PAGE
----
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    Re: 1421 The year China discovered longitude
    From: Kieran Kelly
    Date: 2004 May 9, 11:18 +1000

    Thank you for your comments:
    1) My apologies - it is 1421 not 1491. Typo error. And yes it is 1421 the
    Year China Discovered the World. My heading was just a bit of tongue in
    2) Both George Huxtable and Antonio Canas point out that the theory and
    practice of finding longitude by observation of eclipses was well known. I
    have no argument with this view. Menzies assertion however is that the
    Chinese by 1421 had used the technique to remarkable effect mapping most of
    the known world with extraordinary precision, placing virtually all the
    worlds continents in their exact cartographical positions. Eg he asserts
    that the East Coast of Australia had been mapped by this time, centuries
    before the Portuguese and English arrived here. He assets that the Venetian
    Marco Polo may have taken some of these charts back to Europe where they
    were eventually acquired by the Portuguese (Prince Henry the Navigator) and
    later the English.
    He repeats the oft-made claim, which I support, that James Cook had a
    Portuguese chart on the Endeavour when he arrived on the Australian East
    coast and that his chart had been copied from an earlier Chinese chart. (The
    latter part of that thesis may be a bit of a stretch.)
    It is not the theory I was questioning it was the practice.
    3)      Trevor Kenchington and George gave a very through explanation of how the
    observation could have been done in practice, which was very enlightening.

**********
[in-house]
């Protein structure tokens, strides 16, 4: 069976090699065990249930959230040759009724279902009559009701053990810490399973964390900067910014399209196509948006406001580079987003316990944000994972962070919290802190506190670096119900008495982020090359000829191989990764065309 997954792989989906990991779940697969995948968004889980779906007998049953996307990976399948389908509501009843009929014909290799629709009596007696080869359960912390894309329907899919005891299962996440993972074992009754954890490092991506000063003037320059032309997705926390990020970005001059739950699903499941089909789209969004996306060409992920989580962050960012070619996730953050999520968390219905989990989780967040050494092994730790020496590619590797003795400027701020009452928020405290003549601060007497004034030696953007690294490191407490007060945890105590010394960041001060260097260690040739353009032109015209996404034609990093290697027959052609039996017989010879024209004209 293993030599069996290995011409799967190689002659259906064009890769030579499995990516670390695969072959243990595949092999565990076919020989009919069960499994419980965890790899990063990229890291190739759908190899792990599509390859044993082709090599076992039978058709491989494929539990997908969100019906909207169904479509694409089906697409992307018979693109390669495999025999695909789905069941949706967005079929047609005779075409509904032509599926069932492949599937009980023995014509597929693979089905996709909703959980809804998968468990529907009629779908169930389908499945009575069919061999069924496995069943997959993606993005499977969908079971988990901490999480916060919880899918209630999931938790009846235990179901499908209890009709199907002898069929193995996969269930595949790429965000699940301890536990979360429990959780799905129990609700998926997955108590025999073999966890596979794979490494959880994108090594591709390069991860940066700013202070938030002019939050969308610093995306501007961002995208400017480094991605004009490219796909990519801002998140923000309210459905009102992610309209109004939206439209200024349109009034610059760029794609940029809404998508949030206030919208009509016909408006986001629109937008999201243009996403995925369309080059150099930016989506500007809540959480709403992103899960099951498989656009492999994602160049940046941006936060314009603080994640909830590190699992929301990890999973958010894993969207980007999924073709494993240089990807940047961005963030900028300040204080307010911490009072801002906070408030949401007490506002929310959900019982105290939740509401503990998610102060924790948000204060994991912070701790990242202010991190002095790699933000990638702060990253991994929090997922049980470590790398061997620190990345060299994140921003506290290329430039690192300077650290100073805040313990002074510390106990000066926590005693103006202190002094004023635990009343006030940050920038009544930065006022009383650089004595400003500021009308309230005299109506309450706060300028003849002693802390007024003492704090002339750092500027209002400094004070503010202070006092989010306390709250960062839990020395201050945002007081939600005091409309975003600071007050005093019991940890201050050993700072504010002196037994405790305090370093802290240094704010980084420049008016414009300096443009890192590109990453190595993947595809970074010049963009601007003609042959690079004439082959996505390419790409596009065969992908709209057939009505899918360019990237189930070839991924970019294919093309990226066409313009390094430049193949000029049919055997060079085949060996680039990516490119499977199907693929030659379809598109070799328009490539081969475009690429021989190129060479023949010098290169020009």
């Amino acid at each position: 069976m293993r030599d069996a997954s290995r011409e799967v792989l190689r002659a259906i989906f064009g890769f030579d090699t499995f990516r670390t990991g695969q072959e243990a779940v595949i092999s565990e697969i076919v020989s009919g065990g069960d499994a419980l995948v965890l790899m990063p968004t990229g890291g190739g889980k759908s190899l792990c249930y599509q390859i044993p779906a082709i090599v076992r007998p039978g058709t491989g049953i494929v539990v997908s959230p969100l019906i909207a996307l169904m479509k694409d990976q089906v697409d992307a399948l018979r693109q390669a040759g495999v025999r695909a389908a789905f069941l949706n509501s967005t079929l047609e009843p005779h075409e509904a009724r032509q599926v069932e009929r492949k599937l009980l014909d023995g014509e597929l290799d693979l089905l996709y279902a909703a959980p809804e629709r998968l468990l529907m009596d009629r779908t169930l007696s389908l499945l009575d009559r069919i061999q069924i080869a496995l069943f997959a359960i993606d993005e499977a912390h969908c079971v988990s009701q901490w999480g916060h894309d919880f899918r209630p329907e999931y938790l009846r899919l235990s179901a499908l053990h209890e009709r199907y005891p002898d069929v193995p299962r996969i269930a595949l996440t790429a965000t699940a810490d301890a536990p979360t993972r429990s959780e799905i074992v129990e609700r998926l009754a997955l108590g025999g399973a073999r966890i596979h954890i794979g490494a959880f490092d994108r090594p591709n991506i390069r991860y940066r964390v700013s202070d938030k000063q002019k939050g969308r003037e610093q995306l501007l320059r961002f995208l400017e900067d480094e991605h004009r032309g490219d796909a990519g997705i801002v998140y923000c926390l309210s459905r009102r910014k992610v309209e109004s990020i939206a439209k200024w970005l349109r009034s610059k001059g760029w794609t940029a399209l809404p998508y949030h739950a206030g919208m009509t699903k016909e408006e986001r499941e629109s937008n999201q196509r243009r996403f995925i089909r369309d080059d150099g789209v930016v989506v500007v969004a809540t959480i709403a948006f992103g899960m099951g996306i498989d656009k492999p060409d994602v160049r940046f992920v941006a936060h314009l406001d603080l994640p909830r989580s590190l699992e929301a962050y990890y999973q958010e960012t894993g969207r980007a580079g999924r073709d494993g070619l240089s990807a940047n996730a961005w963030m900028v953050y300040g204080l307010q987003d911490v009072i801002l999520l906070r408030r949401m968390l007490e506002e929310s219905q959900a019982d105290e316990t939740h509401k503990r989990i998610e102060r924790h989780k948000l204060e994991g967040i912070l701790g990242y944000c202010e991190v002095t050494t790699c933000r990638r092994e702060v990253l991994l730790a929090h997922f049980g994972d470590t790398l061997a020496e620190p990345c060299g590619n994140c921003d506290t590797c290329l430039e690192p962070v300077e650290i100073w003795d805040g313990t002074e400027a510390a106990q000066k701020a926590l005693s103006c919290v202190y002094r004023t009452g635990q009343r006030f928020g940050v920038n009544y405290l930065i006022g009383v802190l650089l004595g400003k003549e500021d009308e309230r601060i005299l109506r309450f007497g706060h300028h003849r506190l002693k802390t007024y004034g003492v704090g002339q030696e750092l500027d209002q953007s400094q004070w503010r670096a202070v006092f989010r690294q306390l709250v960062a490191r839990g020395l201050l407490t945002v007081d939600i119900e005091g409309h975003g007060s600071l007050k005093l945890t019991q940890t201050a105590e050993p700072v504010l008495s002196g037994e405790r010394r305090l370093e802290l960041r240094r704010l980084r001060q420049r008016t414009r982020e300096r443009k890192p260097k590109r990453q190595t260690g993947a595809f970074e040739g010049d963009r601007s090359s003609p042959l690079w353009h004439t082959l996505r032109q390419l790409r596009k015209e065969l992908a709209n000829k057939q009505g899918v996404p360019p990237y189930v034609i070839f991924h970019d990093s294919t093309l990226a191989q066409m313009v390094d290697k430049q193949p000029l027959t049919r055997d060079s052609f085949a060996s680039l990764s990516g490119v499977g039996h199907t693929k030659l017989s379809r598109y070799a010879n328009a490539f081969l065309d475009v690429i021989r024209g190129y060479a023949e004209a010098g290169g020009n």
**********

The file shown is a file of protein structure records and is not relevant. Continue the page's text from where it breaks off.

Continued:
However I am still a bit curious as to how time was measured and whether
    Menzies water clock would have been accurate enough. Trevor went on to say:
    "Were Chinese eclipse predictions at the time accurate enough for people to
    know which Full Moon would have an eclipse or did our hypothetical explorers
    have to sit around, month after month, waiting against the day
    when the Earth's shadow would cross the Moon's disc?"
    This was the reason for my query about the requirement for an accurate
    Nautical Almanac. The Menzies hypothesis  presumes a very advanced level of
    predictive ability in the Chinese astronomers.
    3) Trevor also wrote:
    "But just because the Chinese of the 15th century ..... could have, or even
    did, determine longitudes from eclipses would not itself demonstrate that
    they fixed the locations of anywhere outside the well-known range of Chinese
    voyaging in the decades before the Ming Ban. That would need a quite
    different kind of evidence."
    It is the evidence of the maps themselves that Menzies is holding up for
    scrutiny. The existence of these very accurate and detailed maps of
    Magellan's Passage, Greenland and the east cost of America centuries before
    Europeans arrived would I believe require some rewriting of history.
    Thanks for the assistance. At least we know it may have been possible for
    the Chinese to calculate longitude on land when they did. I remain a sceptic
    about a lot of Menzies claims but ever since I was a child I have wondered
    how Magellan knew there was a straight at the bottom of South America that
    he could sail through to get to the Pacific Ocean. If nothing else, Menzies
    supplies one possible explanation.
    Kieran Kelly

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